How did birds outlive their non-avian dinosaur relatives?



Editor and Artist
It is a common idea that an asteroid impact spelled the doom for most non-avian dinosaurs at the end of Late Cretaceous. In the past two decades, researchers are shifting the question to how birds managed to survive the calamity.

Two years ago during, a presentation at the Royal Ontario Museum when Tom Cullen, a PhD student joked, “Why don’t we burn a forest down?” The quip kickstarted the train of thought for the researchers in the room, who were discussing the asteroid impact and how to possibly reconstruct the event.

When the impact struck what is known today as Yucatan Peninsula, it likely caused earthquakes and tsunamis, immediately killing lifeforms around the area. The Canadian team suggested, however, that the debris potentially re-entered the atmosphere at high temperature, scorching landscapes throughout the continent. Combined with the dimmed atmosphere which halted photosynthesis and food chain on a global scale, this event likely spared only a fourth of plants and animals species at that time.

David Evans, co-author of the paper, suggested that birds and their early relatives might have survived the disaster due to their seed-based diet. This idea is supported by the notion that in the event of wildfires today, birds are among the earliest vertebrates to repopulate the area afterwards. The nutrient-rich kernels are said to be readily available even during the harshest times, when other prey items are in sharp decline. As a result, toothless early birds had the upper hand during the recovery phase, repopulating the planet and diversifying to fill the empty niches.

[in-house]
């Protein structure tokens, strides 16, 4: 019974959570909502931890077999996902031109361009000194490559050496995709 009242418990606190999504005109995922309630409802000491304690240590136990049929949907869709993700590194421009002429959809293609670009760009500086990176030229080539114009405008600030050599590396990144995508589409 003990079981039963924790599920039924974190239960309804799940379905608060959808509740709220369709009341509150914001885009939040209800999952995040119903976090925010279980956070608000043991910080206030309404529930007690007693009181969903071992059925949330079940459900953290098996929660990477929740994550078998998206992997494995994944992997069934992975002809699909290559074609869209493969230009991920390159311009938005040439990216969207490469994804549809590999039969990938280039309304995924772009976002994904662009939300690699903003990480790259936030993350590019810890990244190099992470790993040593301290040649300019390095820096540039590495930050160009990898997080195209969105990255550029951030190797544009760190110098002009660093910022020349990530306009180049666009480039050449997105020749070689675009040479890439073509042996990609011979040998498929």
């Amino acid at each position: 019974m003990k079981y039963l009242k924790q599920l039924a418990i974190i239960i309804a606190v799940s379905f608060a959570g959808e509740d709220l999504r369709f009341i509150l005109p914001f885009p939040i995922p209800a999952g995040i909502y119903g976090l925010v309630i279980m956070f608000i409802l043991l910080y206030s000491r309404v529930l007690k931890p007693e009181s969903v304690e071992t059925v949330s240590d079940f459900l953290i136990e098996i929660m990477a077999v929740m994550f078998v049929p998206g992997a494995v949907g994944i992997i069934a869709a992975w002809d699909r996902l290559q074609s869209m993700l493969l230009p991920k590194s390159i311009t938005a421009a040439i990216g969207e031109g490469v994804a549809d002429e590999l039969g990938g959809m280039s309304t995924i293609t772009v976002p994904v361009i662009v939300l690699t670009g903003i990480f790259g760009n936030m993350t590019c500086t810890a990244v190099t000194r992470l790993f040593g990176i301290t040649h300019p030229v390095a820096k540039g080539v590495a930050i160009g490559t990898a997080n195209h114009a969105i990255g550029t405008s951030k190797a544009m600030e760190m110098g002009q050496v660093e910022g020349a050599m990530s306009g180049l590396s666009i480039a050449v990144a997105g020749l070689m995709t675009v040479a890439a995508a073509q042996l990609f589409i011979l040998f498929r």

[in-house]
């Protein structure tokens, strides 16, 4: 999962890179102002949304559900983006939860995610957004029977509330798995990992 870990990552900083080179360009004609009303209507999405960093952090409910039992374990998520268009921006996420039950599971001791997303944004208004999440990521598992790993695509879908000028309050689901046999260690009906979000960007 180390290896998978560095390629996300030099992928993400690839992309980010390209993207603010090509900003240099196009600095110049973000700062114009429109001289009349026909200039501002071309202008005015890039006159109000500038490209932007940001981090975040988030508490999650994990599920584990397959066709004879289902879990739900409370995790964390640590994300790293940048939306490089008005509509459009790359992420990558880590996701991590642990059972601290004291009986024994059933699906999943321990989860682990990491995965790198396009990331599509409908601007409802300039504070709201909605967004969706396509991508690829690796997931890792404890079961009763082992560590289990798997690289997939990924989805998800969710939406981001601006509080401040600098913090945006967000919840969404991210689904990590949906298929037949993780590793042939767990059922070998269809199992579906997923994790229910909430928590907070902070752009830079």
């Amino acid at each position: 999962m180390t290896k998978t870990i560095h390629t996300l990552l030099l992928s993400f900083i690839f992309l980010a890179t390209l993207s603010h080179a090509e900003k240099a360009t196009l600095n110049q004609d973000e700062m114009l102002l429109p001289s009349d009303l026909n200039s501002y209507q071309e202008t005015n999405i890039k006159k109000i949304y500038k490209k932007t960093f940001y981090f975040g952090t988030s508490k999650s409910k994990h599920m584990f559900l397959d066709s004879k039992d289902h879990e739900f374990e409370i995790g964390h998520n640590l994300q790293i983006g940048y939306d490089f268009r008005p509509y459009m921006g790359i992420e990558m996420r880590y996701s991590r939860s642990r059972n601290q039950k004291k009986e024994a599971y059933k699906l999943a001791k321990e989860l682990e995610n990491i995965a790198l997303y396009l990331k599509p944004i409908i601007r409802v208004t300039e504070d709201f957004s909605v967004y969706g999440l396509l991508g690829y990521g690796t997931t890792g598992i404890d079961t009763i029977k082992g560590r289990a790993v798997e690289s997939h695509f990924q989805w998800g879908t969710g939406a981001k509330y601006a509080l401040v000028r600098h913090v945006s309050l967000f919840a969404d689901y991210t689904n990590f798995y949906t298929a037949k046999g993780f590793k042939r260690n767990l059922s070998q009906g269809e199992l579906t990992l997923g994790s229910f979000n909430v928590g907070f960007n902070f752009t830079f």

While another study this week suggested that most dinosaur families were already in decline during the Late Cretaceous, the Canadian team found that bird-like dinosaurs were flourishing before the impact. The beaked seed eaters just happened to adapt to the changing environment way better than their meat-eating relatives.

Derek Larson, an assistant curator at the Philip J. Currie Dinosaur Museum near Grande Prairie, Alberta, suggested that fossil beaks might shed a light on the transitional era close to the extinction event. Unfortunately, such fossils are even less common than dinosaur teeth. The team are only able to gather the evidence needed due to the state’s strict law which prohibits sales of fossil fragments however small. This issue becomes a concern, as potential scientific knowledge may be forever inaccessible when fossil pieces fall into a private collector’s hands due to the thriving commercial market.